From a long article about Larry Hama's first run on the series:
This is exactly where Cobra enters the picture. The series' enemy organization is the expected grab-bag of disposable troops, colorful mercenaries and mad scientists. But, in a rather unique touch for the period, Cobra isn’t portrayed as a threat from without, but from within. Cobra Commander’s slowly-dripped origin story is that of a former used-car salesman who makes his fortune through pyramid schemes and direct marketing. Twice we see his forces taking over small towns in America by essentially promising the dissatisfied citizens everything they want to hear - lots of money, under the table with no government interference, and the ability to keep their lifestyle as-is. A true child of the 1980s political structure, Cobra offers the American Dream to people who consider themselves ‘Real Americans’ - which necessarily involves the creation of ‘unreal Americans’ as counterbalance.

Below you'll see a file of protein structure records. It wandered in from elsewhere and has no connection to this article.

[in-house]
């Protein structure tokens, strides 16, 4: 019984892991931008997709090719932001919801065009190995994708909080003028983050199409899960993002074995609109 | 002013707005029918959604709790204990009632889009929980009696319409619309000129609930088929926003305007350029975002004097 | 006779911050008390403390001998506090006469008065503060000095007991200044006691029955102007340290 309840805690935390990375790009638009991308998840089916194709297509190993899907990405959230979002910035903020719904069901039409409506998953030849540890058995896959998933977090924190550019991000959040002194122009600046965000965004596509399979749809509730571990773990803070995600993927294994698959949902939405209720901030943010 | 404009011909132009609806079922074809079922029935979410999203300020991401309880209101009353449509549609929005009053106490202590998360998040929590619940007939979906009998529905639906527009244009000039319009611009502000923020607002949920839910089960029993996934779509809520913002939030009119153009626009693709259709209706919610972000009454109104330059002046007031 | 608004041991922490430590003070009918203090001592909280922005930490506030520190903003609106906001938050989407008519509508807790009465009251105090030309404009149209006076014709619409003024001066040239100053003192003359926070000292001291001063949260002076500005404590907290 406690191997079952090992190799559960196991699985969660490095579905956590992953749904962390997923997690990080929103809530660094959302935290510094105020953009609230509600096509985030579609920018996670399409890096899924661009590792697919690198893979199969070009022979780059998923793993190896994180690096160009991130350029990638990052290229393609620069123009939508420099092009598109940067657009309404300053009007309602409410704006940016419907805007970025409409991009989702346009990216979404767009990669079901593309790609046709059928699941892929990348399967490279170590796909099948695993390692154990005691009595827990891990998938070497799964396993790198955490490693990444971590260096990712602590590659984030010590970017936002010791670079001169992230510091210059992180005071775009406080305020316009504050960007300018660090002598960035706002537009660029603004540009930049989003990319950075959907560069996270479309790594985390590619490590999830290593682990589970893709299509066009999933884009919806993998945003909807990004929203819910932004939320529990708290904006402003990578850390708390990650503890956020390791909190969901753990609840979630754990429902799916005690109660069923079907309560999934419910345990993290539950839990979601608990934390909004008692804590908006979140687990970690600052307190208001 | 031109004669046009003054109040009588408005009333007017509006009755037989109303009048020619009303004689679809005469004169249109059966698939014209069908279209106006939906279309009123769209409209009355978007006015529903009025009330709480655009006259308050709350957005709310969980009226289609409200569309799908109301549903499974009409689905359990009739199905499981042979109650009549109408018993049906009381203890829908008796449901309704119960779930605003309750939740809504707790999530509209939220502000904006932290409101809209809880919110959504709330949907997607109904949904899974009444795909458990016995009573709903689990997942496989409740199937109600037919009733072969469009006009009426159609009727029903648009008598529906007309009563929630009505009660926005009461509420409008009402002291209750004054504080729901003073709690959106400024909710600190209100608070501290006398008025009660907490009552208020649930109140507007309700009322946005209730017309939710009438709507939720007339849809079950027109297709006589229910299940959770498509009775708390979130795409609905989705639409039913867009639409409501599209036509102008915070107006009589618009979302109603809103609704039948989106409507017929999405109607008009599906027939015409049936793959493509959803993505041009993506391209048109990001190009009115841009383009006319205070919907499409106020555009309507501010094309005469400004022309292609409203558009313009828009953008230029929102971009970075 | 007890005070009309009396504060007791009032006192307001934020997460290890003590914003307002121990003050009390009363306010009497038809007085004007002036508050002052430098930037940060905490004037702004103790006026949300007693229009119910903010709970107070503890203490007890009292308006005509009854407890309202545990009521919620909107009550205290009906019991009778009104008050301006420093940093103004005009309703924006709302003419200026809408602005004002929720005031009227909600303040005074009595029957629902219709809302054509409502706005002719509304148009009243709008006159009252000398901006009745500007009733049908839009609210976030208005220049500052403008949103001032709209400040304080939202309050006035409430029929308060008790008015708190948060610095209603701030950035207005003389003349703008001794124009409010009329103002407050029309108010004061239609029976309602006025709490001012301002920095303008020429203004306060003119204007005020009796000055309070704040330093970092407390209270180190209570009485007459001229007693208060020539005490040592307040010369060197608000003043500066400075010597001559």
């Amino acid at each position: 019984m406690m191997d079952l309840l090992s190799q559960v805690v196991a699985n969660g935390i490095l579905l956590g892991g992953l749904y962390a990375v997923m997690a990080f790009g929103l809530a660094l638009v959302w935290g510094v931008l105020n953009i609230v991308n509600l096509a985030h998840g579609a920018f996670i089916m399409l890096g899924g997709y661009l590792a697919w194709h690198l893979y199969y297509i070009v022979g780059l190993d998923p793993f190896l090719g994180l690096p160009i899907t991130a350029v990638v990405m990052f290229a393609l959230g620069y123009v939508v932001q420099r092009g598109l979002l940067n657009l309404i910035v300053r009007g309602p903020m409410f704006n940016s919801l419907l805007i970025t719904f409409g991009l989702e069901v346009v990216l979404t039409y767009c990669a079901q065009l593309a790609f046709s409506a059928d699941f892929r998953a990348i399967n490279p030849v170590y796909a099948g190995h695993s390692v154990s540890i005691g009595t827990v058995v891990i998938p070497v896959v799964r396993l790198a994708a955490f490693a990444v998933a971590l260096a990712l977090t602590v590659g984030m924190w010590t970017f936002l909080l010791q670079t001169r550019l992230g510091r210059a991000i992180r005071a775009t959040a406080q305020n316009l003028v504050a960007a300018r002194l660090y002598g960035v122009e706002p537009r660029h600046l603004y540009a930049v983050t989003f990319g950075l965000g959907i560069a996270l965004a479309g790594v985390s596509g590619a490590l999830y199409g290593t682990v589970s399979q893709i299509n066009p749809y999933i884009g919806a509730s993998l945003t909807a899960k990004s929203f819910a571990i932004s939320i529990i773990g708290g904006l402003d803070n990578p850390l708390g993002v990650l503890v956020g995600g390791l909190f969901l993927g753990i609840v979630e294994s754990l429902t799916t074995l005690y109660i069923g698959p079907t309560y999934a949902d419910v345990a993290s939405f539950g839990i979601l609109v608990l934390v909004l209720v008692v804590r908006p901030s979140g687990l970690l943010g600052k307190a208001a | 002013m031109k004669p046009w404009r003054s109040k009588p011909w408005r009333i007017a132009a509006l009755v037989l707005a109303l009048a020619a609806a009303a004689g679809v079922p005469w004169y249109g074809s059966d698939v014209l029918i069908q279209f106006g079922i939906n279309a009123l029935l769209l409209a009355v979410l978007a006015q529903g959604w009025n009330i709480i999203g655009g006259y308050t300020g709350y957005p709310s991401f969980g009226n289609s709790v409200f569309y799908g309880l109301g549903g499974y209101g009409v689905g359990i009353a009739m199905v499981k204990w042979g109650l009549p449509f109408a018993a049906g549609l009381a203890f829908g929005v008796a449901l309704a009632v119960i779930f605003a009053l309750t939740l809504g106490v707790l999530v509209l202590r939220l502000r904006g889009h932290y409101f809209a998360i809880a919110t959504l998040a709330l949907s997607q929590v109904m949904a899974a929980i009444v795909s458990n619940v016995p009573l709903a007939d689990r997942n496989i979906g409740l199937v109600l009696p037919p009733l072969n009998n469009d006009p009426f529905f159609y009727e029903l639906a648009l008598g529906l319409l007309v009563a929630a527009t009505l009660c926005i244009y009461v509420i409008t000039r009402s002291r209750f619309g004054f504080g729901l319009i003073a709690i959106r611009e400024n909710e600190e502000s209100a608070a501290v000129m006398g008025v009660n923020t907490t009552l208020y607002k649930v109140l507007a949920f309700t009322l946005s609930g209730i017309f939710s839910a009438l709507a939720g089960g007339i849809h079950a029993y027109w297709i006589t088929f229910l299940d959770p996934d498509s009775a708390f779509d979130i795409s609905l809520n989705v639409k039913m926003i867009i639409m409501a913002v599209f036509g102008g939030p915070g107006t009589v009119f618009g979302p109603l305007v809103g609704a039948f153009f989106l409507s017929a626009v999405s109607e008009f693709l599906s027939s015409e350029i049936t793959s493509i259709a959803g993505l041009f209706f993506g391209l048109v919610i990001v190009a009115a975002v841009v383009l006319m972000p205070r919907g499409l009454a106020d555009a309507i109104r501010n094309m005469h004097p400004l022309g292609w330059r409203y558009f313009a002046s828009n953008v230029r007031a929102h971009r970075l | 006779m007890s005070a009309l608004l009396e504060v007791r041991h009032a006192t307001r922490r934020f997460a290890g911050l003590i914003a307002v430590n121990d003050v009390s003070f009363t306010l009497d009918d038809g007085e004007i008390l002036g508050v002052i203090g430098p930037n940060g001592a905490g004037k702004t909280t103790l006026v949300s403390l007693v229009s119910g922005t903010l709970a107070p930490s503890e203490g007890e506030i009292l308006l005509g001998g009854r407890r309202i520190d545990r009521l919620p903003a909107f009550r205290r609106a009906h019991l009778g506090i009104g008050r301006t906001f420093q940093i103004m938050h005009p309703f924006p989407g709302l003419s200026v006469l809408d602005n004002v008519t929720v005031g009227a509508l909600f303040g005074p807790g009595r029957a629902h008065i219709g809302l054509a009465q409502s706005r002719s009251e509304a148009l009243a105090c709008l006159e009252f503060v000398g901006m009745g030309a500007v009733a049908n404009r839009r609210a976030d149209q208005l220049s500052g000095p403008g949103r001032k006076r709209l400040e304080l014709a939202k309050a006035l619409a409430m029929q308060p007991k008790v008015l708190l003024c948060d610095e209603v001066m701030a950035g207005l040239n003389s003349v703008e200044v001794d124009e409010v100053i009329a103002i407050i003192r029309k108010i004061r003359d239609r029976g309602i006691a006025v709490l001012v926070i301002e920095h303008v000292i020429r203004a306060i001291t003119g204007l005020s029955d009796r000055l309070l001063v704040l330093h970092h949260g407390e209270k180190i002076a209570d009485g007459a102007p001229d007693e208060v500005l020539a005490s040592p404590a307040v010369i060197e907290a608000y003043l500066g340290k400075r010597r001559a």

The unspoken fact is that G.I. Joe is the sort of multi-ethnic, multi-racial team that would probably warrant angry four-hour rants on YouTube if debuted today,6 while Cobra seems to be almost entirely white. This notion is made extremely creepy by the recurring ‘Fred series’ - a group of Cobra agents given plastic surgery to appear as generic yuppies, the sort of men America is assumed to trust inherently. More dangerous than the blue-clad soldiers with their guns and bombs, the Freds are expected to worm their way into politics, local and national, to slowly take control of the public perception; to shift the Overton window. And so, the ongoing question throughout much of the series: who is the Real American? The sad answer is that Cobra has as much (or even more) claim to the soul of the nation than the G.I. Joe team.